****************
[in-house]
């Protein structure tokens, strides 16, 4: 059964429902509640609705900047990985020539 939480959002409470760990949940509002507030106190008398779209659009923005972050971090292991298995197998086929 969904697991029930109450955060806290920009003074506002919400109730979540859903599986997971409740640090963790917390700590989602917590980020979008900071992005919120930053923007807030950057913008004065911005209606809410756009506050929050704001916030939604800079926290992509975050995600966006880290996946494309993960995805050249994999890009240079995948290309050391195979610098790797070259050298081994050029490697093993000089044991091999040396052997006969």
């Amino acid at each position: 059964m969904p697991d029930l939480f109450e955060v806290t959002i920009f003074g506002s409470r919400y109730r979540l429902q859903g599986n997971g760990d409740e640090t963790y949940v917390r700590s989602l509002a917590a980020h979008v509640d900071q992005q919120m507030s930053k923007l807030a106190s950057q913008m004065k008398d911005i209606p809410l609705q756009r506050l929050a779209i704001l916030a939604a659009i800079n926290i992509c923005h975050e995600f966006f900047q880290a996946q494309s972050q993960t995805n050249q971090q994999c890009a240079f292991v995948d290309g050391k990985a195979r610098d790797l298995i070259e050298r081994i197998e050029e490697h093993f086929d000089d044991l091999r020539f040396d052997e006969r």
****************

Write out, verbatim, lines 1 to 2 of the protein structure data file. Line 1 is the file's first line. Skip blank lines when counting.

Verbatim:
[in-house]
């Protein structure tokens, strides 16, 4: 059964429902509640609705900047990985020539 939480959002409470760990949940509002507030106190008398779209659009923005972050971090292991298995197998086929 969904697991029930109450955060806290920009003074506002919400109730979540859903599986997971409740640090963790917390700590989602917590980020979008900071992005919120930053923007807030950057913008004065911005209606809410756009506050929050704001916030939604800079926290992509975050995600966006880290996946494309993960995805050249994999890009240079995948290309050391195979610098790797070259050298081994050029490697093993000089044991091999040396052997006969």